Yemeni Regime Accuses Hamid al-Ahmar of Trying to Assassinate President Saleh

Andrew McGregor

August 19, 2011

A leading member of the Yemeni regime has accused prominent opposition leader Shaykh Hamid al-Ahmar of responsibility for the June 3 bombing of the presidential palace in Sana’a that nearly killed President Ali Abdullah Saleh. While the President continues to recuperate in Saudi Arabia from serious burns and other injuries, his family is locked in a struggle with the al-Ahmar clan for power in Yemen. Hamid is one of ten sons of the late Shaykh Abdullah bin Husayn al-Ahmar, leader of the Hashid tribal confederacy and founder of Yemen’s powerful and religiously conservative Islah (Reform) Party.

Shaykh Hamid al-Ahmar

The accusation was made by the Assistant Secretary-General of the ruling General People’s Congress (GPC),Sultan Sa’id Abdullah al-Barakani, who said “There is no longer room for doubt that Hamid al-Ahmar is the prime suspect in the sinful assassination attempt to which the president of the republic and a number of officials were subjected” (al-Sharq al-Awsat, August 16). Hamid al-Ahmar had earlier suggested it was actually the president’s sons and guards who were responsible for the attack (al-Sharq al-Awsat, August 14).

According to al-Barakani, the investigation into the bombing had revealed the use of SIM cards belonging to Sabafon, Yemen’s biggest mobile network operator and majority-owned by Hamid al-Ahmar, who is one of Yemen’s most prominent businessmen. Hamid is also a leader of the Islah Party and is regarded by some in Yemen as Saudi Arabia’s chosen candidate to replace President Saleh in the event of Saleh’s resignation.

Though the evidence might not be described as definitive, the allegations are indicative of the bitterness that now runs between the Saleh and the Ahmar clans, Both sides appear to have left the point of no return in their struggle for power in Yemen. The al-Ahmar clan came out early in favor of Yemen’s opposition movement, but relations with President Saleh deteriorated even further when security forces attacked Hamid’s house in the exclusive Haddah neighborhood of Sana’a with artillery and rockets, killing a reported ten followers of Shaykh Hamid (al-Hayat, June 7).

Hamid al-Ahmar is considered close to Major General Ali Muhsin Saleh al-Ahmar, his next door neighbor and a defector from the government. Ali Muhsin continues to command elements of his former command, the First Armored Division, and proclaims himself the military guardian of the opposition.

When asked about the assassination attempt in a recent interview, Hamid first addressed the “crime” committed by the president and his “oppressive security organizations” in attacking the former home of Shaykh Abdullah bin Husayn al-Ahmar and many other buildings in the Hasbah district of Sana’a during late May – early June clashes between al-Ahmar loyalists and government forces (see Yemen Observer, July 9). However, Hamid then shifted his approach and accused the president’s sons and presidential security forces for the attempted assassination while retaining the connection to the attack on al-Hasbah: “No ruler can enjoy safety unless he is just. This is not the case of Ali Salih, who has continued to shed the blood of Yemen’s sons all along his rule, and his enemies are spread across the entire Yemeni arena. Also I consider his treacherous aggression on al-Hasbah as a suicide operation, as by committing this aggression he provided the justification for the numerous sides that wanted to get rid of him… By committing the al-Hasbah aggression, Salih provided the pretext for those who wanted to target him (al-Sharq al-Awsat, August 14).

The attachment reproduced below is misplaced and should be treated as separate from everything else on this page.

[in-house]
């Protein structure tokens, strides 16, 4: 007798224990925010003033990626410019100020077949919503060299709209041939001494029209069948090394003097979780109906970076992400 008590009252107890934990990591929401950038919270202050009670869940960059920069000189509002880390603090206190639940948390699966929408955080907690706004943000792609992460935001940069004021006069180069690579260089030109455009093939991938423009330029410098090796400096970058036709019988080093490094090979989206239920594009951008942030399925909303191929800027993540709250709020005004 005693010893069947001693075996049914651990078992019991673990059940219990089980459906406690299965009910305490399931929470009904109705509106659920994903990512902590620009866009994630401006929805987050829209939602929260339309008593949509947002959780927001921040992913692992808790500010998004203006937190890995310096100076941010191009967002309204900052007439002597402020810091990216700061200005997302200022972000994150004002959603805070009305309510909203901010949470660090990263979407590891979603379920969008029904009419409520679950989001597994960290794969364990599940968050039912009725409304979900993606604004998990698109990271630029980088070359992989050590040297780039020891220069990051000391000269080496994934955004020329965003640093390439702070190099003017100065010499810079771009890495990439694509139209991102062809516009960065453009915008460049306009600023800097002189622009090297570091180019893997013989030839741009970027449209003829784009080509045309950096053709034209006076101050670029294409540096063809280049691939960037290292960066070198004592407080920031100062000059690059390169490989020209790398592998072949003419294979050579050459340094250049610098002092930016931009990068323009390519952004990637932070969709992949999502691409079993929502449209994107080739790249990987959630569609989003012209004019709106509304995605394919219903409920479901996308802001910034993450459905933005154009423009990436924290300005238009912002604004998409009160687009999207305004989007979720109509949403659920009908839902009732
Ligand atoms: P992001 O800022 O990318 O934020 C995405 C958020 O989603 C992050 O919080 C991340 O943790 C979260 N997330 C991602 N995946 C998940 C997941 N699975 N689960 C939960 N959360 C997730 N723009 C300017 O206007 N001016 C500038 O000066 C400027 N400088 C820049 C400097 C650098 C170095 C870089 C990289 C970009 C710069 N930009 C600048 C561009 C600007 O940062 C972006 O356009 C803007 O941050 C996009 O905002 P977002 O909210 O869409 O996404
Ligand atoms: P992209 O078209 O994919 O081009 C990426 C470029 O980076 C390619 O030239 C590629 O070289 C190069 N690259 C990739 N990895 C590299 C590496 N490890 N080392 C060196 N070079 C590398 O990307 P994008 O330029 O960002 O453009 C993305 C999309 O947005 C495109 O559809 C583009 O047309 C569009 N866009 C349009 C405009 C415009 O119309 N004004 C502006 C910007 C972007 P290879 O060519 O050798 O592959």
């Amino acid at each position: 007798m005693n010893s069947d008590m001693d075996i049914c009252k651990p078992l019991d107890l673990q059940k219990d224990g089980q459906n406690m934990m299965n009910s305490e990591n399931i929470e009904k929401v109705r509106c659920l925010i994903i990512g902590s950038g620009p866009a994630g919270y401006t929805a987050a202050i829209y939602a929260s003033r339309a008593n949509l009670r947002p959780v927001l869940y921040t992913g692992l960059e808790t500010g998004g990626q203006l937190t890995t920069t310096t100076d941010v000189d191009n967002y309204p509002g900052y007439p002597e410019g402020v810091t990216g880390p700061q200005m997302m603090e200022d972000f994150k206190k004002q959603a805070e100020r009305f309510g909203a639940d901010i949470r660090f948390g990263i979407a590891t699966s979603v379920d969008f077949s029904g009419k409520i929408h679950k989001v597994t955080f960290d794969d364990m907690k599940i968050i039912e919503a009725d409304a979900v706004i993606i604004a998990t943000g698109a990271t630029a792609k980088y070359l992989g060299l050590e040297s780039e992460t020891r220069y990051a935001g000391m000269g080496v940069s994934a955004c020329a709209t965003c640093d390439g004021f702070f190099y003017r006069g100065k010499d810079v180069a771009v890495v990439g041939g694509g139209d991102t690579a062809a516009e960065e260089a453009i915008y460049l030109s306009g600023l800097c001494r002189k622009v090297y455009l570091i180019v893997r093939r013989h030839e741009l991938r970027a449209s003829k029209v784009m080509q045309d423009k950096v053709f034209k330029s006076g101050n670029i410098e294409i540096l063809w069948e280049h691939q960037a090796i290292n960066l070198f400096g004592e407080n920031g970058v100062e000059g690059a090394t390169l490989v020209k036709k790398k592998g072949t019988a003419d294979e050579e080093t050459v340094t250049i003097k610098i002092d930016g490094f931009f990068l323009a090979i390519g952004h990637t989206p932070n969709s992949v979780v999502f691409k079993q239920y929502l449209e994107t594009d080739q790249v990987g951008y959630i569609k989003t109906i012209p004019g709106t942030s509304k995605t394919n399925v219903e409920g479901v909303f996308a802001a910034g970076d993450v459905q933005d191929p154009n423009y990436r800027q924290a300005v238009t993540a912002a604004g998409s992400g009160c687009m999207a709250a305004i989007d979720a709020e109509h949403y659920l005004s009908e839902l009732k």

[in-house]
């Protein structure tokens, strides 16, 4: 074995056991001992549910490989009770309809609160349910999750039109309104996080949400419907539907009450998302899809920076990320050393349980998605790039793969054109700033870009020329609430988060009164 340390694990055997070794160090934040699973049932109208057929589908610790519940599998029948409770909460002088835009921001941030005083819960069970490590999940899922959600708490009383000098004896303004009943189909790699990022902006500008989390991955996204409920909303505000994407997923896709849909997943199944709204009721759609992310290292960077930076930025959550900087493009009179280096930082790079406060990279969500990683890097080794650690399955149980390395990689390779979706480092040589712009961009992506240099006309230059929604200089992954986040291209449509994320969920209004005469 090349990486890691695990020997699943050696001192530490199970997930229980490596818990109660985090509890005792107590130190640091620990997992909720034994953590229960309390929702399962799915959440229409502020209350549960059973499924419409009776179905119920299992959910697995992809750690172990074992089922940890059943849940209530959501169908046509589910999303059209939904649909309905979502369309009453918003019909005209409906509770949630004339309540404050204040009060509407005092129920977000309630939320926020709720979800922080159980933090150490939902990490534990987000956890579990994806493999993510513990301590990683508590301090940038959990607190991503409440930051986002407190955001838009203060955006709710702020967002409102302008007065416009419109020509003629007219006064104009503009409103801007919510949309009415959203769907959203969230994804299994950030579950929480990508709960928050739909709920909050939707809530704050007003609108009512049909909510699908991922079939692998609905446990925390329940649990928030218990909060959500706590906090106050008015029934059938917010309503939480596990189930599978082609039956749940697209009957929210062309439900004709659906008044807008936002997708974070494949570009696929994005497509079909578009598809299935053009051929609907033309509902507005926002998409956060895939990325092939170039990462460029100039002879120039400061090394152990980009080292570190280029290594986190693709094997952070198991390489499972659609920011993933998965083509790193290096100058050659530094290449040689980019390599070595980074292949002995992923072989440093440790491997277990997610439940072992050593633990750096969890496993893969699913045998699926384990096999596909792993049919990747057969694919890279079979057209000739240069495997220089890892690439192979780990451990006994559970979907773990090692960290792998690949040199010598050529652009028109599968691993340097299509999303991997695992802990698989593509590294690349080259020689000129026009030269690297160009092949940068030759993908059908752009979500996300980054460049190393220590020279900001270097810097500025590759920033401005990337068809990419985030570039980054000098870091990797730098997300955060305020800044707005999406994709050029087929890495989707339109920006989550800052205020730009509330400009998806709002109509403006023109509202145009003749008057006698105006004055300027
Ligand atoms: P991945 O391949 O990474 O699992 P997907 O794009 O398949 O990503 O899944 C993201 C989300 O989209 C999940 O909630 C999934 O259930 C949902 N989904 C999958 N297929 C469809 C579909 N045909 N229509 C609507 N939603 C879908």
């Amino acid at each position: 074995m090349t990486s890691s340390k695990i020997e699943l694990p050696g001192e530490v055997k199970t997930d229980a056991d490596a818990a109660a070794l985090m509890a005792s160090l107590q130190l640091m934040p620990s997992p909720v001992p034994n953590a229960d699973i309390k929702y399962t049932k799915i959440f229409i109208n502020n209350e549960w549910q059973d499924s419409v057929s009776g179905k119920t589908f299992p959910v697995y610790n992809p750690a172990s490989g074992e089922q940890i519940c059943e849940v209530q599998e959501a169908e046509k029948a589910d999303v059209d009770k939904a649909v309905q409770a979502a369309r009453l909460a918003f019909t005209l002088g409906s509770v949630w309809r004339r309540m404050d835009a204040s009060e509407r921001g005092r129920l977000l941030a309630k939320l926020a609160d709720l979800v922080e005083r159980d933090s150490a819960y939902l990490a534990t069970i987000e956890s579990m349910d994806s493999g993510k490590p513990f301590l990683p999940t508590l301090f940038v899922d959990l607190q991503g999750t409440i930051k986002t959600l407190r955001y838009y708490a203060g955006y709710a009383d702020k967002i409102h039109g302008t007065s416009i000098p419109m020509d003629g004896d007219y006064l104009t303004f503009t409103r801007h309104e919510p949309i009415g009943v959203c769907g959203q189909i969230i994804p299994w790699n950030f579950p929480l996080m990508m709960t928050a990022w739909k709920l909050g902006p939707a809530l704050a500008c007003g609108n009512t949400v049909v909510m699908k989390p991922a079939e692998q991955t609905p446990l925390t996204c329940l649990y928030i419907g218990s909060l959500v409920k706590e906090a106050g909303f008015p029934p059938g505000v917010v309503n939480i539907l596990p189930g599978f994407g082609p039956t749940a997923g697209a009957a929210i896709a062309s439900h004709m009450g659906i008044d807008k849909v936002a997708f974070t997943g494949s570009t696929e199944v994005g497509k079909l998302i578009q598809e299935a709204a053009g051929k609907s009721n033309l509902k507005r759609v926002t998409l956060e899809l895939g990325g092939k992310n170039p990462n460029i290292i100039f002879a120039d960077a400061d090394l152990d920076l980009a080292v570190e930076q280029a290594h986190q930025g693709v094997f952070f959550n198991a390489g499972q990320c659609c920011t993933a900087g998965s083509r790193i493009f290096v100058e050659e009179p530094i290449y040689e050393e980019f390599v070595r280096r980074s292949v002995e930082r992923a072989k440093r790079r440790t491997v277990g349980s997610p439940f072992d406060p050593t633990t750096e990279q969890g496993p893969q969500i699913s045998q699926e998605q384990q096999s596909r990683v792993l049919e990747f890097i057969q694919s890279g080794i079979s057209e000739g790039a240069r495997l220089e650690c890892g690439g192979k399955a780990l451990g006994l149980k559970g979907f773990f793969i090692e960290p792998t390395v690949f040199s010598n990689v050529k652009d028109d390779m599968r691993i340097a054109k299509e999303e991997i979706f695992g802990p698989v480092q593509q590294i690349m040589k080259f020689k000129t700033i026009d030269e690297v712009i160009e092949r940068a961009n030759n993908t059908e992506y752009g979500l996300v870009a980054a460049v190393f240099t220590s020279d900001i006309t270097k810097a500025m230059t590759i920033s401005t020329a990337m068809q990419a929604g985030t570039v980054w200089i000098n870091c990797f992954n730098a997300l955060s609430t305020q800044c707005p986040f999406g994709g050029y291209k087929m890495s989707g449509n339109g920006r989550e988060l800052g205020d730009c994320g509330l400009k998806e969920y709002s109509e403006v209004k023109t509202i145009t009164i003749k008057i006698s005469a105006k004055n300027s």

State media later reported that Hamid had “implicitly declared” his family’s responsibility for the attack on the president by suggesting the attempted assassination was in response to the assault on the home of the family’s late patriarch, Shaykh Abdullah (Saba [Sana’a], August 15).

Asked if his younger brother Hamid was responsible for organizing and financing many of the anti-regime protests in Yemen, his brother Shaykh Sadiq al-Ahmar, the chief of Yemen’s Hashid tribe, replied that Hamid had “warned of a popular uprising if the regime continued with its arrogance and intransigence, closed the doors to dialogue, and refused to meet the people`s demands for change. Following the Tunisia and Egypt revolutions, the Yemeni people rose to demand their legitimate rights. If Hamid is today contributing with all the people`s sons to the success of the peaceful change revolution then this is not an accusation but an honor of which we are all proud” (al-Sharq al-Awsat, June 17). State media recently reported that the al-Ahmars had intensified efforts to buy the loyalty of political and tribal leaders with cash and were launching a campaign to collect donations to the Islah Party from Yemeni merchants resident in Saudi Arabia (Saba [Sana’a], August 16).

This article was originally published in the August 19, 2011 issue of the Jamestown Foundation’s Terrorism Monitor